Assume f = e + k with k R . If a ̲ b ̲ > ρ 1 ( e ) ρ 1 ( f ) , then system (1.1) admits at least one positive solution.

Obviously, the assumption f = e + k , k R used in Theorem B is too restrictive, we shall weaken it below. Since a, b, c, d, e, and f are C α ( Ω ¯ ) continuous positive functions, system (1.2) has a principal eigenvalue λ 1 ( L A ( x ) ) , which corresponds to a unique (up to a constant multiple) eigenfunction
U 0 = ( u 0 , v 0 ) T C 2 , α ( Ω ¯ ) × C 2 , α ( Ω ¯ )

satisfying u 0 > 0 , v 0 > 0 in Ω.

Theorem 3.1

System (1.1) has at least one positive solution provided that
max { e ¯ + λ 1 , f ¯ + λ 1 } < min { a ̲ Ω φ 1 ( e ) v 0 d x Ω φ 1 ( e ) u 0 d x , b ̲ Ω φ 1 ( f ) u 0 d x Ω φ 1 ( f ) v 0 d x } .
(3.1)

Proof

By [4], Corollary 18], to prove the theorem we need only to show that λ 1 ( L A ( x ) ) < 0 . Recall that U 0 = ( u 0 , v 0 ) T satisfies
{ Δ u 0 + e ( x ) u 0 a ( x ) v 0 = λ 1 ( L A ( x ) ) u 0 , x Ω , Δ v 0 + f ( x ) v 0 b ( x ) u 0 = λ 1 ( L A ( x ) ) v 0 , x Ω , u 0 = v 0 = 0 , x Ω .
(3.2)
Multiplying (3.2) with ( φ 1 ( e ) φ 1 ( f ) ) , multiplying the system
{ Δ φ 1 ( e ) + e ( x ) φ 1 ( e ) = ρ 1 ( e ) φ 1 ( e ) , x Ω , Δ φ 1 ( f ) + f ( x ) φ 1 ( f ) = ρ 1 ( f ) φ 1 ( f ) , x Ω ,
(3.3)
with ( u 0 , v 0 ) T , integrating over Ω, and subtracting, we can obtain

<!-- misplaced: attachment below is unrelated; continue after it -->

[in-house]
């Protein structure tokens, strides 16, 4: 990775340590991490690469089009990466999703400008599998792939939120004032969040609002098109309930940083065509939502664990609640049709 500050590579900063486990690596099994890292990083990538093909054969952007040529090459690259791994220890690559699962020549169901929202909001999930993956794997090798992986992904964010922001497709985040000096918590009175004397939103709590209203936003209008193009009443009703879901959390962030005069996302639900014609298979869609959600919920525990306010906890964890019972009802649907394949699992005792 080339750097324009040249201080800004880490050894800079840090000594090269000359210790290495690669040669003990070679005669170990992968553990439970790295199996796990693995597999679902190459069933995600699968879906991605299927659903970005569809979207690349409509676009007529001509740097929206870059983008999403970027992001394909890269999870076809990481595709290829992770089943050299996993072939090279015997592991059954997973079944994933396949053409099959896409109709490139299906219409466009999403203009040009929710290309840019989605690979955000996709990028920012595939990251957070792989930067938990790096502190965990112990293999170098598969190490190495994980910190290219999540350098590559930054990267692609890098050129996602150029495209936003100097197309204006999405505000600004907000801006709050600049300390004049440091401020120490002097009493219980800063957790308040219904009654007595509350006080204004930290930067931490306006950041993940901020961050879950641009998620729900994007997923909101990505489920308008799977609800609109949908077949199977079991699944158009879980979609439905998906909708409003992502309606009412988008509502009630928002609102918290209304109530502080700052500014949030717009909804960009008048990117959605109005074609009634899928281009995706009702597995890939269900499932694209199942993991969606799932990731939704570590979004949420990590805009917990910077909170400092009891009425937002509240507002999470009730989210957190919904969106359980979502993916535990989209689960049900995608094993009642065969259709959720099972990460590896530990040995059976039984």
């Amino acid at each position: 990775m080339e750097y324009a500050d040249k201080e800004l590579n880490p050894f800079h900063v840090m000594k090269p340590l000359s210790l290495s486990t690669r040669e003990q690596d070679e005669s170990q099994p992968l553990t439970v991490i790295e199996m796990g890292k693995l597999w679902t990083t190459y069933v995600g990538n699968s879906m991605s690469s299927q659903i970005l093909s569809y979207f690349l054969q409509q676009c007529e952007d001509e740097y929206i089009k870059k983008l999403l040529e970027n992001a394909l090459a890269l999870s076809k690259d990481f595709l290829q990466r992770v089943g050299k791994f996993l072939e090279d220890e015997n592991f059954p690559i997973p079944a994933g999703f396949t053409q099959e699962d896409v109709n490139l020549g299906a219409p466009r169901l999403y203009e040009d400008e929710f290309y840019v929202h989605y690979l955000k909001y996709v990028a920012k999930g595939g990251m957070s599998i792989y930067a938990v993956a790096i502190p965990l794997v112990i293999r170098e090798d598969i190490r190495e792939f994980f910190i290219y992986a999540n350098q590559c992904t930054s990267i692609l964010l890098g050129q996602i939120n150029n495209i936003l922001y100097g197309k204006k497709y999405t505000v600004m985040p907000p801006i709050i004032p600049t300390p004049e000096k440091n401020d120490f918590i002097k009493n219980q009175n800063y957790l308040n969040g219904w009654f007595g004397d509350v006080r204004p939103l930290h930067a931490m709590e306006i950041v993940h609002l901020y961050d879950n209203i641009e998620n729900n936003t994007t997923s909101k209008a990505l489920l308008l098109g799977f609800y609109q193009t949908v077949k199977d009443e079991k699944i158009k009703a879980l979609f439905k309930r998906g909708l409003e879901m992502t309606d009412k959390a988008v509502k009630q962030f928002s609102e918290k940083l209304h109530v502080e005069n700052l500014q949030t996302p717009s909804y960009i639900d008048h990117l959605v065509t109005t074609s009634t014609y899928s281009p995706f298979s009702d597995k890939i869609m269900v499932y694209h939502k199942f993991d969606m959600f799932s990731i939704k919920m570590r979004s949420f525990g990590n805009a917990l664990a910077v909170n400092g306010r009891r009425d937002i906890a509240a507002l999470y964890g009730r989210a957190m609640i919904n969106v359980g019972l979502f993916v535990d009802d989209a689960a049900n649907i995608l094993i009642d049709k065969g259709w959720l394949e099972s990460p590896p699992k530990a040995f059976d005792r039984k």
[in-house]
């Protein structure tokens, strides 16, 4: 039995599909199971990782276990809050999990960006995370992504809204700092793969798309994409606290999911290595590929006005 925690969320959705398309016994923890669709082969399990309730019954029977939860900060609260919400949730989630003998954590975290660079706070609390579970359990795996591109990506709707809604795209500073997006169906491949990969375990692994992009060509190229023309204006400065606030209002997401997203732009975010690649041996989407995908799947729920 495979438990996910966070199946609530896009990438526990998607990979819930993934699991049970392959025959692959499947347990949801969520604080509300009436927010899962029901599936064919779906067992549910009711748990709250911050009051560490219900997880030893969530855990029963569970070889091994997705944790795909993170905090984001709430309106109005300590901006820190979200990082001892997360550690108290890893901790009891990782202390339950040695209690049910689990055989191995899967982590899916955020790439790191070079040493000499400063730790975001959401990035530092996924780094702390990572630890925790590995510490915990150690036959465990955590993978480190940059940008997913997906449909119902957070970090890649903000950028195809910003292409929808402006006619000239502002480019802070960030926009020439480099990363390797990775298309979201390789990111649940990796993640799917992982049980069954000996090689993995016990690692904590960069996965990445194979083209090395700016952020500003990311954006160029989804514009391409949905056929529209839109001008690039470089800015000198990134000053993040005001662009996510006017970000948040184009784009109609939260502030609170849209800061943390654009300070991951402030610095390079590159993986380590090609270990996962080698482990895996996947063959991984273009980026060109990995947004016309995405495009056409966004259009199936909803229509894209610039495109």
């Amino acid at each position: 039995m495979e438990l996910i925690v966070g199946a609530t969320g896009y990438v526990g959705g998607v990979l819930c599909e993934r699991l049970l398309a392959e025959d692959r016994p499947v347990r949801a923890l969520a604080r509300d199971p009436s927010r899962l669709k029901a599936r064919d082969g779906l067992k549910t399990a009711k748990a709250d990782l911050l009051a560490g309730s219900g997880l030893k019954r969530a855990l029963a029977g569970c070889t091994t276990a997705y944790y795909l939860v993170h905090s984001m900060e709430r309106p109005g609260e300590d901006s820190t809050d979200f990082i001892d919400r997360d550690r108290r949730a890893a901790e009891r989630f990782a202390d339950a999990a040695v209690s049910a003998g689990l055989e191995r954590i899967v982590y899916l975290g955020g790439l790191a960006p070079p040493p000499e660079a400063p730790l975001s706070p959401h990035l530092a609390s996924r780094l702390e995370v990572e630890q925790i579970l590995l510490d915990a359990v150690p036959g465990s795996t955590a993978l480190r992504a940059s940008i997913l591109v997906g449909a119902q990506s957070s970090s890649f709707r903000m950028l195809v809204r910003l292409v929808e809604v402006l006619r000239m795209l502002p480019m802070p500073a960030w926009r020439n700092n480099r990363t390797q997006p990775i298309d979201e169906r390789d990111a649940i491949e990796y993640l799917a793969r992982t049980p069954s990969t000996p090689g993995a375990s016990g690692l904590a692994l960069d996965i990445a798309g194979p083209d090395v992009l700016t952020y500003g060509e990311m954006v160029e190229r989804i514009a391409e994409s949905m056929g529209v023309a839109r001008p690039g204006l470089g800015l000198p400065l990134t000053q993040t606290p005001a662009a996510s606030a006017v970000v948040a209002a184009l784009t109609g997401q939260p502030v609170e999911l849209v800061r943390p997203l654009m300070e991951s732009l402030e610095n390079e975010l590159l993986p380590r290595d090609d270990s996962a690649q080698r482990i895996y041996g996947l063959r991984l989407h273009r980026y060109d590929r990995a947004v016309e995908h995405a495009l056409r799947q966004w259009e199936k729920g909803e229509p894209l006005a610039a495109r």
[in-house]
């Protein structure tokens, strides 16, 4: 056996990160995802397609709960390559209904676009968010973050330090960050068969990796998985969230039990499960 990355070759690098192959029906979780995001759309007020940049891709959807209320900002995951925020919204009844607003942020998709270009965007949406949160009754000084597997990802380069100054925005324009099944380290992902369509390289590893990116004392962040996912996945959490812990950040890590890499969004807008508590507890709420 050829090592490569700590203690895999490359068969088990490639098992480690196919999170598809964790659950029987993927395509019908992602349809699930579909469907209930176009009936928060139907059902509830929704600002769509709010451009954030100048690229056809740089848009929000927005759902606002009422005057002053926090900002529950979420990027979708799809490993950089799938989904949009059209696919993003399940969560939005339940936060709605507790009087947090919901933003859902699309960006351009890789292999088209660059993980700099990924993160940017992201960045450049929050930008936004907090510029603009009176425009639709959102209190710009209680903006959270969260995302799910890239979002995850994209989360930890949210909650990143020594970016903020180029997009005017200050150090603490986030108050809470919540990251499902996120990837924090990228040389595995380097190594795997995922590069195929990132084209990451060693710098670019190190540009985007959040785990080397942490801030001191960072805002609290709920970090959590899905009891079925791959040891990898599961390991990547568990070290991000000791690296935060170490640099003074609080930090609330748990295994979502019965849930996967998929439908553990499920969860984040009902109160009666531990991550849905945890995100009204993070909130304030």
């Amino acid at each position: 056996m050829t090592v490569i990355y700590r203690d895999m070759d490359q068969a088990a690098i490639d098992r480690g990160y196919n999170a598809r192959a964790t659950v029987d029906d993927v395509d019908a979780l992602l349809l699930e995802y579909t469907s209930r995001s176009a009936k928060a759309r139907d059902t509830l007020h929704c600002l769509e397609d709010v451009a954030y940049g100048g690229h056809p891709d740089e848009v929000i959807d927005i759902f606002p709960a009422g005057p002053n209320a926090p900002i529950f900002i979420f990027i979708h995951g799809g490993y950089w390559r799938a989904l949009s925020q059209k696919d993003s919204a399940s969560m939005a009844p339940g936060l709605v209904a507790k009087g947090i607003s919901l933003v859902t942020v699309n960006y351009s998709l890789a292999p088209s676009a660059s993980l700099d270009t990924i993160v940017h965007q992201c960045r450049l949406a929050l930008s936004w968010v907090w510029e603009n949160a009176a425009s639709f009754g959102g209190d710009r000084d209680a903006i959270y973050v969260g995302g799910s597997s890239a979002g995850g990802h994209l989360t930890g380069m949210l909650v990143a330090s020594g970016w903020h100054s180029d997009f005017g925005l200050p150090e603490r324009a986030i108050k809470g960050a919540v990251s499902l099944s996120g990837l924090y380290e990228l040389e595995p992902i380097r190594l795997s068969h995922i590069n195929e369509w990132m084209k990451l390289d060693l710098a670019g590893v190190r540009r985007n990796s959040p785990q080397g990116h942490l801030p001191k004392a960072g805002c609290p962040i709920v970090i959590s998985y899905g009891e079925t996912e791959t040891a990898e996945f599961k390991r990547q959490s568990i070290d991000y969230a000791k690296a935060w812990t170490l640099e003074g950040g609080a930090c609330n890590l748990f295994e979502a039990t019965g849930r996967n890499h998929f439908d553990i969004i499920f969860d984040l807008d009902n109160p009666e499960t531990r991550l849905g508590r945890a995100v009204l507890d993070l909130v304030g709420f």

λ 1 ( L A ( x ) ) ( Ω φ 1 ( e ) u 0 d x + Ω φ 1 ( f ) v 0 d x ) = ρ 1 ( e ) Ω φ 1 ( e ) u 0 d x Ω a ( x ) φ 1 ( e ) v 0 d x + ρ 1 ( f ) Ω φ 1 ( f ) v 0 d x Ω b ( x ) φ 1 ( f ) u 0 d x ( e ¯ + λ 1 ) Ω φ 1 ( e ) u 0 d x a ̲ Ω φ 1 ( e ) v 0 d x + ( f ¯ + λ 1 ) Ω φ 1 ( f ) v 0 d x b ̲ Ω φ 1 ( f ) u 0 d x ,
(3.4)

which together with (3.1) implies λ 1 ( L A ( x ) ) < 0 . □

Remark 3.1

Theorem B was established in the special case f = e + k , k R . In such a case, we have ρ 1 ( f ) = ρ 1 ( e ) + k and φ 1 ( e ) = φ 1 ( f ) . By (3.1) we can easily get
a ̲ Ω v 0 φ 1 ( e ) d x Ω u 0 φ 1 ( e ) d x > e ¯ + λ 1 ρ 1 ( e ) , b ̲ Ω u 0 φ 1 ( e ) d x Ω v 0 φ 1 ( e ) d x > f ¯ + λ 1 ρ 1 ( f ) ,

and therefore a ̲ b ̲ > ρ 1 ( e ) ρ 1 ( f ) , which is just the crucial condition used in Theorem B. Although (3.1) seems to be stronger than the assumption of Theorem B, the restrictive condition f = e + k , k R is weakened, and Theorem 3.1 is applicable to more general classes of f and e rather than f = e + k , k R .

Declarations

Acknowledgements

The authors are very grateful to the anonymous referees for their valuable suggestions. This work was supported by the NSFC (No. 11361054), SRFDP (No. 20126203110004), Gansu provincial National Science Foundation of China (No. 1208RJZA258).

Authors’ Affiliations

(1)
Department of Mathematics, Northwest Normal University, Lanzhou, P.R. China